They don’t know how many people are coming, when they’ll arrive, what services they’ll need or who will pay for them. But Ontario’s preparing to welcome an unprecedented influx of Syrian refugees.
August 10, 2015 – Anna Mehler Paperny, Global News
David Juurlink sees them daily — old and young, with strokes or pneumonia or broken bones or drug-related overdoses, accidents, constipation.
Their ailments and backgrounds and health conditions run the gamut. And they’re all on high doses of a drug five times more powerful than morphine.
Ontario needs to rethink the way it treats addiction and pain if it wants to tackle a worsening prescription opioid health crisis, critics say.
Preliminary figures obtained by Global News indicate opioids are killing more Ontarians than ever before – and the province has no plan to shift away from its one-drug crackdown even as the opioid crisis shifts to such less-notorious drugs as Fentanyl and Hydromorph Contin.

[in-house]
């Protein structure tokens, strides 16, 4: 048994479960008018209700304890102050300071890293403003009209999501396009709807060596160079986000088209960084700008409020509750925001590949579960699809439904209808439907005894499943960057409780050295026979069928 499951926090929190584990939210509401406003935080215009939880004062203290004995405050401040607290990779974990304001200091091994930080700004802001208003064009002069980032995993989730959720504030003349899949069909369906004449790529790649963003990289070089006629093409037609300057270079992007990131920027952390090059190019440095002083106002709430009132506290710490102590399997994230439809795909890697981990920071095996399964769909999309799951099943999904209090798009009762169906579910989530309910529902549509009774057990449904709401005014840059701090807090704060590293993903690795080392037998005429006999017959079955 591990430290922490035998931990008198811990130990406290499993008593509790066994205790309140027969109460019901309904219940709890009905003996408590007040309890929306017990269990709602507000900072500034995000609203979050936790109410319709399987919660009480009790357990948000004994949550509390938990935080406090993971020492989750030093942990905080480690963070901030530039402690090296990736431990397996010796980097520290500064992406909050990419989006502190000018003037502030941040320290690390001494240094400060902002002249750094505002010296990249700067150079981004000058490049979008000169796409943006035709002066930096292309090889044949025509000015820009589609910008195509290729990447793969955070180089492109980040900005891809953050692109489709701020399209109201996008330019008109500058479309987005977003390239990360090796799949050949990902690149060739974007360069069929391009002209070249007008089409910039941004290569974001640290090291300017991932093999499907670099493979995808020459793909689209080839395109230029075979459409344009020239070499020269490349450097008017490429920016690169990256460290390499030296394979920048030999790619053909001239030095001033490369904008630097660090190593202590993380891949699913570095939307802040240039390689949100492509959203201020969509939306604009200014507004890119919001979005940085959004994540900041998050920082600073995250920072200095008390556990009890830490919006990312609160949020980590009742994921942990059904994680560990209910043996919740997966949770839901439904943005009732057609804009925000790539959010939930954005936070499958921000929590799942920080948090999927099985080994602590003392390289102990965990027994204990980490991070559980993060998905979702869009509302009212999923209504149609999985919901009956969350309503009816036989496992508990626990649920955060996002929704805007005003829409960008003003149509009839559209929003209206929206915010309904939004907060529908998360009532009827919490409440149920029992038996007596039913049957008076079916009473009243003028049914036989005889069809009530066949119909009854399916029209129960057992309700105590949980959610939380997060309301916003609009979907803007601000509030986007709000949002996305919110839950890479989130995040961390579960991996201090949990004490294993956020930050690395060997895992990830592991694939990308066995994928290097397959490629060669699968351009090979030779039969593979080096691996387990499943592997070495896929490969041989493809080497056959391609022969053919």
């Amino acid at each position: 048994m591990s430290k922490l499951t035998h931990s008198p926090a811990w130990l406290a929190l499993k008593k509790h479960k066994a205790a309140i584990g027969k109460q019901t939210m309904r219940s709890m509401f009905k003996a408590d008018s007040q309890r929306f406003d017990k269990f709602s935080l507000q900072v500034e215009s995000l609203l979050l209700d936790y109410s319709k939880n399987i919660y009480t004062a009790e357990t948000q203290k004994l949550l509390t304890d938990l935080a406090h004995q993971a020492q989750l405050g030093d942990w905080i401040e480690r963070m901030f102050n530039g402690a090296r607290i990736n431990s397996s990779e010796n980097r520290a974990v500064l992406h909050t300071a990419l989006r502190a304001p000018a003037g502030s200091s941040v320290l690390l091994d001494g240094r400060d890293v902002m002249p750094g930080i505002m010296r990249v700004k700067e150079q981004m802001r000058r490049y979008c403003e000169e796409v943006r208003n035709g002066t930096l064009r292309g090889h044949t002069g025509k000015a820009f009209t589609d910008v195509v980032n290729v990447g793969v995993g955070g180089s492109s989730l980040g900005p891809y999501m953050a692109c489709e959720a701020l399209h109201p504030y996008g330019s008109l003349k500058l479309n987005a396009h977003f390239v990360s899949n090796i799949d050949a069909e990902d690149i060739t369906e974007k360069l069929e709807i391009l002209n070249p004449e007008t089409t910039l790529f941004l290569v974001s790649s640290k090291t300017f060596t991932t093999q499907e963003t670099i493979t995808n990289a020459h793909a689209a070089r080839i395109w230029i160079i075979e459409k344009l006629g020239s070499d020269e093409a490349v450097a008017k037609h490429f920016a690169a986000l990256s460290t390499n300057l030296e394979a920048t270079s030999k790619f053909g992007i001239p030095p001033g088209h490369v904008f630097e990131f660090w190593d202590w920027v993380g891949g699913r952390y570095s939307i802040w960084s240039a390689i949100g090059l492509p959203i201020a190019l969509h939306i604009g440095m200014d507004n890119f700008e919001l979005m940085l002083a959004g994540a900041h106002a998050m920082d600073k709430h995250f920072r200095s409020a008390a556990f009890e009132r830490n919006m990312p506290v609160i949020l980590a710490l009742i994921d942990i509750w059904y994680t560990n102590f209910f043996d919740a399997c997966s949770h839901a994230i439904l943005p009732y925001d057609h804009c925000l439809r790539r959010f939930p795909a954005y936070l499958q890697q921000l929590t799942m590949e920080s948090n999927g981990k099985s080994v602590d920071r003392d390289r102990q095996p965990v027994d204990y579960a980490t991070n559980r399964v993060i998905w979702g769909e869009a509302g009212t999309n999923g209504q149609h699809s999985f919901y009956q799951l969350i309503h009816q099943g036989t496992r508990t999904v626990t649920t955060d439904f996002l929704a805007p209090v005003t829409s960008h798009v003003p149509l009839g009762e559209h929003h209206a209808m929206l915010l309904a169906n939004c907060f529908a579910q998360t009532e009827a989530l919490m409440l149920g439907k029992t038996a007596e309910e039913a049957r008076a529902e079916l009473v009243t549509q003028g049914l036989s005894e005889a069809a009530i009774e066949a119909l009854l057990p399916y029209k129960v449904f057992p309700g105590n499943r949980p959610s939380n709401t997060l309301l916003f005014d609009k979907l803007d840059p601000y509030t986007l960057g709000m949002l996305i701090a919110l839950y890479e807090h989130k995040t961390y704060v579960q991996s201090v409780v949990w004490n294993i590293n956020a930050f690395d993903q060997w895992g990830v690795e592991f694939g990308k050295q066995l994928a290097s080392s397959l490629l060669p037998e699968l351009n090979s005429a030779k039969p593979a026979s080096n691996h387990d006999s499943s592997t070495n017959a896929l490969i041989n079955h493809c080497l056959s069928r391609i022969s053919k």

Nineteen thousand, two hundred and thirty-seven tablets.
That’s how many pills an Ontario pharmacy employee was able to steal before being caught in February – by far the biggest oxycodone theft reported from a Canadian hospital or pharmacy since January 2012, according to numbers Health Canada gave Global News.